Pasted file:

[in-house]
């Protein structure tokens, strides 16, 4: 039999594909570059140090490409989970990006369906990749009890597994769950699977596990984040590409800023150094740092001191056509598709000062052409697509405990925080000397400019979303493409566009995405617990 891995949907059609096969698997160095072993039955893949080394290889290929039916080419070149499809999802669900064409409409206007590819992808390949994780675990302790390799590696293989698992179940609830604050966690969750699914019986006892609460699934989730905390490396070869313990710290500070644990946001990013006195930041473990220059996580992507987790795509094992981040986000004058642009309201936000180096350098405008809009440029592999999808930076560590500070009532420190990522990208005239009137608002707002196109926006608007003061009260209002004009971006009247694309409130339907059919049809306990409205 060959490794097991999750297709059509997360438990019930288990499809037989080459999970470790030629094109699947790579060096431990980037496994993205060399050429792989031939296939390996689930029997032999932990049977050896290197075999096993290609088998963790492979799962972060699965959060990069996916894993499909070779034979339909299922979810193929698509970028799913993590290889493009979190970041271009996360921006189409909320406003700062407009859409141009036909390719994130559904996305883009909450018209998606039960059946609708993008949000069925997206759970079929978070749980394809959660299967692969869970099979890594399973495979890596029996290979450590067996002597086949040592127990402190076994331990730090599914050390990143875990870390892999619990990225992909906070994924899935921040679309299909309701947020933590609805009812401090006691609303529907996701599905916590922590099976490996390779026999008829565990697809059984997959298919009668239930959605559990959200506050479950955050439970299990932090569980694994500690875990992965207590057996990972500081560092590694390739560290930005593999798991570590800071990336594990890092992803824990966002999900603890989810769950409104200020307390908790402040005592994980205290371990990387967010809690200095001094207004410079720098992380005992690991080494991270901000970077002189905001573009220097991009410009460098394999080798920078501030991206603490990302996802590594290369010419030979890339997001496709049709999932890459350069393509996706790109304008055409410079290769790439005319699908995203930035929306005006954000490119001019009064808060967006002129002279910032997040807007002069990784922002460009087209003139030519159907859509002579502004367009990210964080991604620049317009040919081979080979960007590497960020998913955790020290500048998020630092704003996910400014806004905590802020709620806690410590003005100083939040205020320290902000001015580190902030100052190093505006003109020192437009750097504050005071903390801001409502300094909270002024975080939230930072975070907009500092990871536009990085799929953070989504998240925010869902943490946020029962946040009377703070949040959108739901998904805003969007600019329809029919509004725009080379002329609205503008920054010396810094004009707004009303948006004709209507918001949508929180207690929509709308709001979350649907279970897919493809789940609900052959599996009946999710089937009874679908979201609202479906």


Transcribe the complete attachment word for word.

[in-house]
């Protein structure tokens, strides 16, 4: 039999594909570059140090490409989970990006369906990749009890597994769950699977596990984040590409800023150094740092001191056509598709000062052409697509405990925080000397400019979303493409566009995405617990 891995949907059609096969698997160095072993039955893949080394290889290929039916080419070149499809999802669900064409409409206007590819992808390949994780675990302790390799590696293989698992179940609830604050966690969750699914019986006892609460699934989730905390490396070869313990710290500070644990946001990013006195930041473990220059996580992507987790795509094992981040986000004058642009309201936000180096350098405008809009440029592999999808930076560590500070009532420190990522990208005239009137608002707002196109926006608007003061009260209002004009971006009247694309409130339907059919049809306990409205 060959490794097991999750297709059509997360438990019930288990499809037989080459999970470790030629094109699947790579060096431990980037496994993205060399050429792989031939296939390996689930029997032999932990049977050896290197075999096993290609088998963790492979799962972060699965959060990069996916894993499909070779034979339909299922979810193929698509970028799913993590290889493009979190970041271009996360921006189409909320406003700062407009859409141009036909390719994130559904996305883009909450018209998606039960059946609708993008949000069925997206759970079929978070749980394809959660299967692969869970099979890594399973495979890596029996290979450590067996002597086949040592127990402190076994331990730090599914050390990143875990870390892999619990990225992909906070994924899935921040679309299909309701947020933590609805009812401090006691609303529907996701599905916590922590099976490996390779026999008829565990697809059984997959298919009668239930959605559990959200506050479950955050439970299990932090569980694994500690875990992965207590057996990972500081560092590694390739560290930005593999798991570590800071990336594990890092992803824990966002999900603890989810769950409104200020307390908790402040005592994980205290371990990387967010809690200095001094207004410079720098992380005992690991080494991270901000970077002189905001573009220097991009410009460098394999080798920078501030991206603490990302996802590594290369010419030979890339997001496709049709999932890459350069393509996706790109304008055409410079290769790439005319699908995203930035929306005006954000490119001019009064808060967006002129002279910032997040807007002069990784922002460009087209003139030519159907859509002579502004367009990210964080991604620049317009040919081979080979960007590497960020998913955790020290500048998020630092704003996910400014806004905590802020709620806690410590003005100083939040205020320290902000001015580190902030100052190093505006003109020192437009750097504050005071903390801001409502300094909270002024975080939230930072975070907009500092990871536009990085799929953070989504998240925010869902943490946020029962946040009377703070949040959108739901998904805003969007600019329809029919509004725009080379002329609205503008920054010396810094004009707004009303948006004709209507918001949508929180207690929509709308709001979350649907279970897919493809789940609900052959599996009946999710089937009874679908979201609202479906």